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How to Protect Your Mental Health When Working Remotely



In the modern world, more and more individuals are beginning to work from home – otherwise known as working remotely. These remote workers can face a series of struggles. 

Whether this is due to company policy, difficulties in accessing an office space, or personal choice, remote working can have many benefits for an individual’s work life and personal life, but there are also some drawbacks that an individual may experience as a result of not taking care of oneself. 

Though it is difficult to determine whether or not working from home leads to greater productivity – as many studies are still ongoing and often lead to differing results depending on the company and its values – it is still important to try and work towards greater work success and productivity while working from home.

In addition to this, it is important that individuals consider their mental and physical health, as well as the effect on a healthy work-life balance – something which can be greatly affected when working from home – especially if the individual previously worked in an office or a shared space. 

The emotional costs of isolated work

Mental health can be greatly affected by remote working as the remote worker may no longer be working to a previous routine that they may have had, meaning that big changes are introduced to their everyday lives. 

Particularly when starting to work from home for the first time, there are many factors that some individuals may not consider, leading to further issues down the line, a buildup of stress, and a potential impact on their work life. These can all be as a result of mental health issues.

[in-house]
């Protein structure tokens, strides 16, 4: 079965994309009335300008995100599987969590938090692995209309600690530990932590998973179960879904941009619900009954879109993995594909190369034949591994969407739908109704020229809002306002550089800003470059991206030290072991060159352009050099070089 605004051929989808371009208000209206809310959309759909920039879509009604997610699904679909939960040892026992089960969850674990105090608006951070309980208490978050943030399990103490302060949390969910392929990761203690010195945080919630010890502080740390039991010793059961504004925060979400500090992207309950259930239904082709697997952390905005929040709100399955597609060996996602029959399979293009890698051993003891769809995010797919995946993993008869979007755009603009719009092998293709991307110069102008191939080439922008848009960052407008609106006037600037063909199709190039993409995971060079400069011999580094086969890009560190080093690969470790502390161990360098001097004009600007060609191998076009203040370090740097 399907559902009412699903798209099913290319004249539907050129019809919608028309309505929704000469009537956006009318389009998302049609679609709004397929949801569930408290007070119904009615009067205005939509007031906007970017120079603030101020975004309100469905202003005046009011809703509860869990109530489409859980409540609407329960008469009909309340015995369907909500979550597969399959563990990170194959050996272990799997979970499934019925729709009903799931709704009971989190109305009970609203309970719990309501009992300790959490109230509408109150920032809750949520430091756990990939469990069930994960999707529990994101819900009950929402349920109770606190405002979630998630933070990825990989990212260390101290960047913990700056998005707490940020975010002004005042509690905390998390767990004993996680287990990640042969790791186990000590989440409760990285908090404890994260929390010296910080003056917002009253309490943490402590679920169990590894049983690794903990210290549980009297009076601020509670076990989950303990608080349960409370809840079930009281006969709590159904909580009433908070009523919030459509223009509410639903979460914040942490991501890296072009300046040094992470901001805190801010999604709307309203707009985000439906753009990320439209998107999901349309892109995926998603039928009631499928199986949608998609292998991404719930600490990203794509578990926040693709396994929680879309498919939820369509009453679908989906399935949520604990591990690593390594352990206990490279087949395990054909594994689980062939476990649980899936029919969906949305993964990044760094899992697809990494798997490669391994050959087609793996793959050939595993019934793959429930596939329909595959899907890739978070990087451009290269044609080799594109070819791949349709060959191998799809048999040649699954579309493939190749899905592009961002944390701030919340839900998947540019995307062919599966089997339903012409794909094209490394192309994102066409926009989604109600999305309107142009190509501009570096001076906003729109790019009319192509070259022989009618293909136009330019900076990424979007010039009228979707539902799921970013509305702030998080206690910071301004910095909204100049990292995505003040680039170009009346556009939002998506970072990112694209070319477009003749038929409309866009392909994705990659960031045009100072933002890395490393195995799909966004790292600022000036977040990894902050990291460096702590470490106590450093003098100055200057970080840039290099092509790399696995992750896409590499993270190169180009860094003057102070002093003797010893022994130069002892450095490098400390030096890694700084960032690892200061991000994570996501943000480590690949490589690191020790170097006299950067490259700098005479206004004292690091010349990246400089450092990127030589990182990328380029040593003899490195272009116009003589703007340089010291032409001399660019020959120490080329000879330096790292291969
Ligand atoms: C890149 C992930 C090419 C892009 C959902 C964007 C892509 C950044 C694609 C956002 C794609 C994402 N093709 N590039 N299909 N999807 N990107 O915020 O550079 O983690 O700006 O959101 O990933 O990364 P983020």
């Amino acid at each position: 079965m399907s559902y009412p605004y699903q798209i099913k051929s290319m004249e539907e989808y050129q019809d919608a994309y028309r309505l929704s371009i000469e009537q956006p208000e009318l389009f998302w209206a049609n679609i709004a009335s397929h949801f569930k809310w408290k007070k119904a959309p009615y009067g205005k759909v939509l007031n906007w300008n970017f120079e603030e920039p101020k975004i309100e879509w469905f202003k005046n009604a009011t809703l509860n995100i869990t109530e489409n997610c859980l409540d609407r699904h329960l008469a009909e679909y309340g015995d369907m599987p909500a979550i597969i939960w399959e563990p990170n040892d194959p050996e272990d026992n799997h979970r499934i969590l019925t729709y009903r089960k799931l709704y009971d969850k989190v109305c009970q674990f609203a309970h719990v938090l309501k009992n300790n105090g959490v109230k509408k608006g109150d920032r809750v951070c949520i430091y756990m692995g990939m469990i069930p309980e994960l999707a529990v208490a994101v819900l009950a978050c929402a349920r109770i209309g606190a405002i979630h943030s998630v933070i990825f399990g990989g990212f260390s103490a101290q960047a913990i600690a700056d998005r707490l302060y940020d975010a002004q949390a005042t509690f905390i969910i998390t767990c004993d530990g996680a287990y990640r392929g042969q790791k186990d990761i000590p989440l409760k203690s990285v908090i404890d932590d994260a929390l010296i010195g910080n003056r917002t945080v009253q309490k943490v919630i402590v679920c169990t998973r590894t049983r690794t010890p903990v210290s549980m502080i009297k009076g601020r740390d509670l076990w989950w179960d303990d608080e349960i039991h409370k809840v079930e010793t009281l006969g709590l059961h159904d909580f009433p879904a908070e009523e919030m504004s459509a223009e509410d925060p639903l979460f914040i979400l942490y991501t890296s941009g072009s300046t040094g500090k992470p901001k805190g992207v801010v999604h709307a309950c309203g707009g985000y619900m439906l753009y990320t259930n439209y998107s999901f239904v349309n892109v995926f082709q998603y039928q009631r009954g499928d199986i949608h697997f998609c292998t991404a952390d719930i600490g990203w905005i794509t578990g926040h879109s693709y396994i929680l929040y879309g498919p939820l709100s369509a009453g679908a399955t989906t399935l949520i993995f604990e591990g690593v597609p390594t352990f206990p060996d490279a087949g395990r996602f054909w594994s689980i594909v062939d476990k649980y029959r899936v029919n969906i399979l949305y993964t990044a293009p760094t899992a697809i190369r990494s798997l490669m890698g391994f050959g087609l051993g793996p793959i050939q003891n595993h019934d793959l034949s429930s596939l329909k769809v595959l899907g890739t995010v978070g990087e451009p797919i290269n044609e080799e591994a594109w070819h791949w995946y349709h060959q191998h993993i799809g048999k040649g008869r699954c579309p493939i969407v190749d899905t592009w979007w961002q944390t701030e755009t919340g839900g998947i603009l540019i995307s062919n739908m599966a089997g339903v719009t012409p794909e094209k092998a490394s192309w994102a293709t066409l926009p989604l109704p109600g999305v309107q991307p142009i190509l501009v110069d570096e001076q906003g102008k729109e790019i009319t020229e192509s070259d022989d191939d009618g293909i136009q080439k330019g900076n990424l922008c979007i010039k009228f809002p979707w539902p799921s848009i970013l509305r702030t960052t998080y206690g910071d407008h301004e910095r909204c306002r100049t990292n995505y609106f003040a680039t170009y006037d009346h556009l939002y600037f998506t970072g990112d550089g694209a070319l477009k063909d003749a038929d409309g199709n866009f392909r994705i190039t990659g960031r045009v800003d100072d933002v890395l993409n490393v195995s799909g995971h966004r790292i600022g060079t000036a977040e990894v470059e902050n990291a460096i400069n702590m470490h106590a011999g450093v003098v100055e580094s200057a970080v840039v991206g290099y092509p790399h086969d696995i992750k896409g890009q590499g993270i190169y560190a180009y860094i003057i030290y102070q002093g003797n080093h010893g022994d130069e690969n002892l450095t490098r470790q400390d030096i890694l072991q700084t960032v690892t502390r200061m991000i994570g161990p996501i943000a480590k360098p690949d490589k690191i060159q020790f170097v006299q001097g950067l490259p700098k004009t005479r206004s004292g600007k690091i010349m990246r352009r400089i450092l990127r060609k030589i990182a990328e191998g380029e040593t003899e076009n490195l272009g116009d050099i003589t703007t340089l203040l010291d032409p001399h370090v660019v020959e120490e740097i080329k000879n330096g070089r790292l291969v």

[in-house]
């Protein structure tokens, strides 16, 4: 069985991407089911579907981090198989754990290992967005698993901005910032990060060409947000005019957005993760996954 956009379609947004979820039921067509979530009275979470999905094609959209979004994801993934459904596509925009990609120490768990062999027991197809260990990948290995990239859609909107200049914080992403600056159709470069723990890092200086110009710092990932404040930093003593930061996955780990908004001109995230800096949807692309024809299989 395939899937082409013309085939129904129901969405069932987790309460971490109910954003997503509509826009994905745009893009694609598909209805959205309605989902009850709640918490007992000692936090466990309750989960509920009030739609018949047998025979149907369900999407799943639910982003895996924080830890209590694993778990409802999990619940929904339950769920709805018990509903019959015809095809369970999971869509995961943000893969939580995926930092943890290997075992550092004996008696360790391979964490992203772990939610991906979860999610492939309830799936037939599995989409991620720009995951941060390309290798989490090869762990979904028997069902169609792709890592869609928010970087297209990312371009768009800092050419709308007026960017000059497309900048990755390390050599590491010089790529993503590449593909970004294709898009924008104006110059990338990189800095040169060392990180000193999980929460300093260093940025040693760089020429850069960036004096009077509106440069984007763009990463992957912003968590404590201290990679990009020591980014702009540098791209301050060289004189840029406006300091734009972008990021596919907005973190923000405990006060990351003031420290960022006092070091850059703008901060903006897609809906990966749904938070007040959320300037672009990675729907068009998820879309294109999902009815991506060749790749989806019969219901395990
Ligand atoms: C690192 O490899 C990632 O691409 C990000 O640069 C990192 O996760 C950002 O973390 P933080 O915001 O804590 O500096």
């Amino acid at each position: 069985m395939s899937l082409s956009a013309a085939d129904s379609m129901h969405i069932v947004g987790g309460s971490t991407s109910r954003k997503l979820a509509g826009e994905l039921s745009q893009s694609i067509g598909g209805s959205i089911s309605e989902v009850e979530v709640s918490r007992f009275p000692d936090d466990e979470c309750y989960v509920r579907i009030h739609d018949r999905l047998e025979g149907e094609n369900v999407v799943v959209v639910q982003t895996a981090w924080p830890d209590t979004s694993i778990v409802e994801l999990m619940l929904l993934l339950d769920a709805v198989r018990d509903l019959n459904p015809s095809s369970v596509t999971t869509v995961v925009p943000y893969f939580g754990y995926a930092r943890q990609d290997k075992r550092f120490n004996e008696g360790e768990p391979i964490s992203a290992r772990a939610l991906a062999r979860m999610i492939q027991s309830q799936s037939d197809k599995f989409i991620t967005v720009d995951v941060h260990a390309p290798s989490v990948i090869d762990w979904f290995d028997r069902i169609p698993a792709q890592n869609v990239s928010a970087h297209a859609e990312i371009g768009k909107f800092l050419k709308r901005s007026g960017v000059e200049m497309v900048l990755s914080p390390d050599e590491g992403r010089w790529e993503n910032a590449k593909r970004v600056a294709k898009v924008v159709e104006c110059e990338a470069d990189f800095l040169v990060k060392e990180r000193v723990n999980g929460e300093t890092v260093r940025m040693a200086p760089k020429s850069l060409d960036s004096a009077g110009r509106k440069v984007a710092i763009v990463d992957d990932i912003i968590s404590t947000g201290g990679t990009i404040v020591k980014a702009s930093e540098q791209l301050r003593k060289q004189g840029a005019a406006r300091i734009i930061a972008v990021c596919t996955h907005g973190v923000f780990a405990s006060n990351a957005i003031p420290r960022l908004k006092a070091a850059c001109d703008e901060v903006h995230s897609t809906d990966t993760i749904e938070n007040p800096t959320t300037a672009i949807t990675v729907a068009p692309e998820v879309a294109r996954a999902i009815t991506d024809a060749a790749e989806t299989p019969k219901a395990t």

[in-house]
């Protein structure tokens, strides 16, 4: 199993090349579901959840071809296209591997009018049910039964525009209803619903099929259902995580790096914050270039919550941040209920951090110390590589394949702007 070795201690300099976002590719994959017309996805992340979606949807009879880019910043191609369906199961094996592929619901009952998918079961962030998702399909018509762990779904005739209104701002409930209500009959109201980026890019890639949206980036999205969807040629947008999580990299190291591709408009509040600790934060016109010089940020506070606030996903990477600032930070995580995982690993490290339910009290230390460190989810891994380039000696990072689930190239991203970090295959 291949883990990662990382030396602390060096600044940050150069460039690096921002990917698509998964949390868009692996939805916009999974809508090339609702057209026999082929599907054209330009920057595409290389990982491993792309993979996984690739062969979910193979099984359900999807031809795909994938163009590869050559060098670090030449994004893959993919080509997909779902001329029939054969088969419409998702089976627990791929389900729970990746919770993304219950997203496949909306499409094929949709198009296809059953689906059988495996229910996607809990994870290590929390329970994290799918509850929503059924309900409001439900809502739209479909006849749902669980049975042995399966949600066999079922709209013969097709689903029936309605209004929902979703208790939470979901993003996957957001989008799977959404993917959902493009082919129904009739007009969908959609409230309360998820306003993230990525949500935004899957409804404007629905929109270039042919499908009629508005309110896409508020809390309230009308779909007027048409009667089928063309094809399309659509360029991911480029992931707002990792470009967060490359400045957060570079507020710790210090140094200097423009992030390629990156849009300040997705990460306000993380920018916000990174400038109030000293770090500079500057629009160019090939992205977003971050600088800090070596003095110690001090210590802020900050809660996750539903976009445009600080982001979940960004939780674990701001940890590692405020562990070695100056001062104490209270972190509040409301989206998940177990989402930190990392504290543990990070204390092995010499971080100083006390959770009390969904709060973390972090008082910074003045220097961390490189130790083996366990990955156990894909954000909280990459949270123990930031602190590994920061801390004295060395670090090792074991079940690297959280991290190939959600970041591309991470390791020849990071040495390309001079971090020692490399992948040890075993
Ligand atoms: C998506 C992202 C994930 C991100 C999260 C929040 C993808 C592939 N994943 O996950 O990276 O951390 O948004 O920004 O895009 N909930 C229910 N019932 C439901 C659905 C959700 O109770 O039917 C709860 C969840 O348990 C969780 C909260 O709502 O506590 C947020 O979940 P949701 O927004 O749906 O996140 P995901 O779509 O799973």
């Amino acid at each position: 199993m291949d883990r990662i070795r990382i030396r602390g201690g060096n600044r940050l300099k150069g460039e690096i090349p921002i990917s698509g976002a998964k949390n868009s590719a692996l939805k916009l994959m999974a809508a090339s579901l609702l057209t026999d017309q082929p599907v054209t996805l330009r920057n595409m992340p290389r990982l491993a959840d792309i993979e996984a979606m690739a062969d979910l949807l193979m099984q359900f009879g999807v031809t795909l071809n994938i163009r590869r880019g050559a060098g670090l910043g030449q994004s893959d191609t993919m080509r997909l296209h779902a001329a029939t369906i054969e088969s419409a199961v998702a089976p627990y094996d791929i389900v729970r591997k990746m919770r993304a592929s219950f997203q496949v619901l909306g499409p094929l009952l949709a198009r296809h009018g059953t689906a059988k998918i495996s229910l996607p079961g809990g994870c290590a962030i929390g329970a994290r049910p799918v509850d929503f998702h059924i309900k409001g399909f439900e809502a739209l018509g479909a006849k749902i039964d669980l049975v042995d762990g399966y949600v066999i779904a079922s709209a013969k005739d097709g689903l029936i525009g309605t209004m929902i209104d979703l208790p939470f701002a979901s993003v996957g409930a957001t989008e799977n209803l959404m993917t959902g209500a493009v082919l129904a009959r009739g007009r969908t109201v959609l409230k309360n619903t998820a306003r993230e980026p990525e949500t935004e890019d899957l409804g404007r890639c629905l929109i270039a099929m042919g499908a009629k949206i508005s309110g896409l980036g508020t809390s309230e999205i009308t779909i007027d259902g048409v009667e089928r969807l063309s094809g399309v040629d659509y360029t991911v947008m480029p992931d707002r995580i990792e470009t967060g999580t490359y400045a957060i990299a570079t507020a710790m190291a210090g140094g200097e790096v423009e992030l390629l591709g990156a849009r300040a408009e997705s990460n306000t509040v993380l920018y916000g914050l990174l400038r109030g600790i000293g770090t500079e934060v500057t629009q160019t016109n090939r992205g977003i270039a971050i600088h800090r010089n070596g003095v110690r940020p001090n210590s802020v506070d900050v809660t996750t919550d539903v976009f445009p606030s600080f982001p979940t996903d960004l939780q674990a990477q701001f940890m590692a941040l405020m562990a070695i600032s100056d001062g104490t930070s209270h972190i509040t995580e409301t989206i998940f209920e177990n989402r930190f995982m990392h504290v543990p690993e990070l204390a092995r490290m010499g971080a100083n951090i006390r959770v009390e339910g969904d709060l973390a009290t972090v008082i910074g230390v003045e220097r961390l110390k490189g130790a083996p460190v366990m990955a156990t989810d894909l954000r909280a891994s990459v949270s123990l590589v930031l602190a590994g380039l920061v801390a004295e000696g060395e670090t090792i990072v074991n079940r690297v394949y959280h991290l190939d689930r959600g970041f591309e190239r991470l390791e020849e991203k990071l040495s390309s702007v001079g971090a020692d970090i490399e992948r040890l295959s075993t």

This can lead to further and further issues. In addition, the shift from office work to remote work was combined with many other stressful factors, adding to the pressures and changes that an individual may face.

Serious effects can result as a byproduct of these changes, with many individuals becoming unsatisfied with their work, struggling to cope with the new demands of their work, and balancing this all with their day-to-day life. 

Remote work and addiction

In some cases, the additional stressors involved with remote working can also conflict with additional mental health conditions and disorders that some individuals may be struggling with. 

Due to the combined pressures of these different effects, an individual may quickly worsen over time and lead to serious issues, often requiring professional help to truly overcome them in the long term. 

One of the most serious disorders which a remote worker can be struggling with at the same time as working from home is addiction. Some addictions, specifically phone/internet addictions, can be made worse rapidly by the phenomenon of working from home. 

Generally, if an individual is going into an office every day, then this may be a form of temporary withdrawal for the individual and they are unlikely to engage in addictive behaviours as frequently as if they were at home. 

However, by working from home, an individual struggling with addiction may be more likely to entertain their addictive habits and lifestyles, often making the situation worse and leading to serious long-term consequences and effects.